By Stanley Walinets
January 9, 2011
I drew attention last week to the West Bank protest against the 'Security Fence' and the death of a Palestinian woman from tear gas. Not surprisingly, my blog drew angry responses and denials. Typical, perhaps, was the response from Jonathan Hoffman, headed with his usual politeness: "@Walinets, you piece of ordure - you going to apologise?".
Jonathan's and others' responses (all very polite of course...) were denials of what happened - was the 36-year-old woman killed or not? was she there or not? Jonathan's 'evidence' included this:
"a military investigation found that the woman who supposedly died when she inhaled tear gas at a demonstration Friday was not even present at that protest. She did not die of tear gas inhalation but of cancer, the IDF found, and had been lying in a hospital bed for ten days before passing away.
Arabs and leftists propagated the story that the woman, Jawaher Abu Rahma, 36, had inhaled tear gas at the weekly riot at Bilin, in Samaria. Adding pathos to the story was the allegation that she was the sister of an Arab who was killed in Bilin in 2009 after being struck by a tear gas canister."
Let me now draw your attention to the report by Anshel Pfeffer in Jerusalem in this week's JC. (I've numbered the paragraphs for ease of reference):
"WAS IT CANCER OR TEAR GAS? THE DEBATE RAGES
1) A Furious debate has broken out in Israel and across the blogosphere over what caused the death.....
2) The villagers of Bil'in in the West Bank claim Jawaher Abu Rahme was suffocated by tear-gas shot, by Israeli soldiers. The IDF maintain she died of an illness that she was already suffering from.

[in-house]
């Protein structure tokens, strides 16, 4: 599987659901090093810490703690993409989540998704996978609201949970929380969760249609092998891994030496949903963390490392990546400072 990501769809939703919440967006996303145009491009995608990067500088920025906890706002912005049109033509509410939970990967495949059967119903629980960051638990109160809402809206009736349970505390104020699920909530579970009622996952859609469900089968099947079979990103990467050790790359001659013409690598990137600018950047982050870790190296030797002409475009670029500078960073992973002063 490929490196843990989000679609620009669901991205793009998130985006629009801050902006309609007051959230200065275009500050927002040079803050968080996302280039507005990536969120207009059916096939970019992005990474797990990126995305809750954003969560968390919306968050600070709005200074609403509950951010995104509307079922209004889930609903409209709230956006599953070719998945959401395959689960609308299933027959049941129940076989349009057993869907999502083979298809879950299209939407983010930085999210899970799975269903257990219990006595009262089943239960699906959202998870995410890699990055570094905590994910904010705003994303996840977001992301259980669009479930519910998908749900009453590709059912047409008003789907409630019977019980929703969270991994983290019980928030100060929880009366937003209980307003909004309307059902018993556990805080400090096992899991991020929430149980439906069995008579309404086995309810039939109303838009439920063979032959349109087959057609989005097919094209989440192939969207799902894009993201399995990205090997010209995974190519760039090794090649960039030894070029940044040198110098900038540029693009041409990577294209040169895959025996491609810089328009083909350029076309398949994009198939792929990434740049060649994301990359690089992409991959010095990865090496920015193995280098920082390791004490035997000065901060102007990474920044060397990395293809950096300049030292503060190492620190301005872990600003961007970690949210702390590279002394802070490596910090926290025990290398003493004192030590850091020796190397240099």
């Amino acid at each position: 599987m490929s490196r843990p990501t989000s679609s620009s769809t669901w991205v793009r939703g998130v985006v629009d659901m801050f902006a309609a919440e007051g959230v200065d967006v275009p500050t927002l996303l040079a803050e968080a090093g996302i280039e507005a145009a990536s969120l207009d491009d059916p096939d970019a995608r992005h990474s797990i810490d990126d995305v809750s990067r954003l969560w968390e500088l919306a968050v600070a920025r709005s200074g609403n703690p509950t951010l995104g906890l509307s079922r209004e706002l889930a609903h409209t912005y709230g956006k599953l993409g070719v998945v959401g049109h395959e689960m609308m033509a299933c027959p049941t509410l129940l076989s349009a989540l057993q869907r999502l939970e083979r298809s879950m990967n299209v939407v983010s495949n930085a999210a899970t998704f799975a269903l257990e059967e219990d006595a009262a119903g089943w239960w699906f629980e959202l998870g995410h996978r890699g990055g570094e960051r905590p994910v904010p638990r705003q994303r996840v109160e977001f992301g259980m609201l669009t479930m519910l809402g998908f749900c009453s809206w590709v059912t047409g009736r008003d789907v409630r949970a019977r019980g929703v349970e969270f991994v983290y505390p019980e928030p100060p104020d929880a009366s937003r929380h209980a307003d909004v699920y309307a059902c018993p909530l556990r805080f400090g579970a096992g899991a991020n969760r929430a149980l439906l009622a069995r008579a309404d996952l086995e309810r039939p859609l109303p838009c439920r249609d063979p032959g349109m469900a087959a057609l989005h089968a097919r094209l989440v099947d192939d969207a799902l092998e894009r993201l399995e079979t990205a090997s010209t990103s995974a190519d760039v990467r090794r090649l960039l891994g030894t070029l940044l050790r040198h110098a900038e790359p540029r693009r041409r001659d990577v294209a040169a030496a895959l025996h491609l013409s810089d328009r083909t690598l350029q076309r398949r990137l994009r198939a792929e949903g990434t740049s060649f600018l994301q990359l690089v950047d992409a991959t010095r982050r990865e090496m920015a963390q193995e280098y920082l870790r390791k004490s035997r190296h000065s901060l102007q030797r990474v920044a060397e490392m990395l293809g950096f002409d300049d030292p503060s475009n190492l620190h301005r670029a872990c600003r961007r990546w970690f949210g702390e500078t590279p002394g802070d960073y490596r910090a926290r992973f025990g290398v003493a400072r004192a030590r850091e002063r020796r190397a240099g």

3) Ms Abu Rahme died on Saturday morning, but that is just about the only detail that is not in dispute. Her family in Bil'in and activists who took part in the weekly demonstrations against the separation fence near the village claimed that she had started suffocating after inhaling tear-gas shot by Israeli security forces at the demonstrators on Friday afternoon.
4) Demonstrations in Bil'in have taken place every Friday for the past six years, ever since the separation fence cut the village off from a large part of its agricultural land. The Israeli Supreme Court ruled three and a half years ago that the route of the fence should be changed in the village's favour, but the Defence Ministry has yet to carry out the order.
5) Twenty-one Palestinians have died in demonstrations against the fence, but over the past 20 months, there have only been a handful of light casualties, mainly due to changed IDF procedures.
6) An IDF officer said under condition of anonymity that "we received the medical reports from the Palestinians only after three days and they were full of inconsistencies. An earlier report has her leaving hospital on Friday with no serious injuries. There is no proof that she even participated in the demonstration and we have information that she was being treated for cancer."
7) Michael Sfard, an Israeli lawyer representing the Abu Rahme Family, said: "Jawaher was suffocated by tear gas, and she did not leave hospital before her death. She certainly did not have cancer."
Perhaps Anshel's article still doesn't give an absolutely clear answer. But if you're prepared to read it carefully, then re-read Mr Hoffman's version, you will see Mr H has not checked his sources honestly (perhaps he was overcome by his perceived smell of ordure...).
What's really important is that we read especially carefully paragraphs 4,5,and 7. They show there's a whole important background to this incident going back several years; mentioning the IDF's refusal to carry out the Supreme Court Order; the 21 Palestinians who've been killed and others injured during these protests; and the reasons behind these protests - the village cut off from a large part of its agricultural land.
I sincerely hope, dear friends, that you will consider this event and its history and begin to think how we ourselves would like to be treated like this.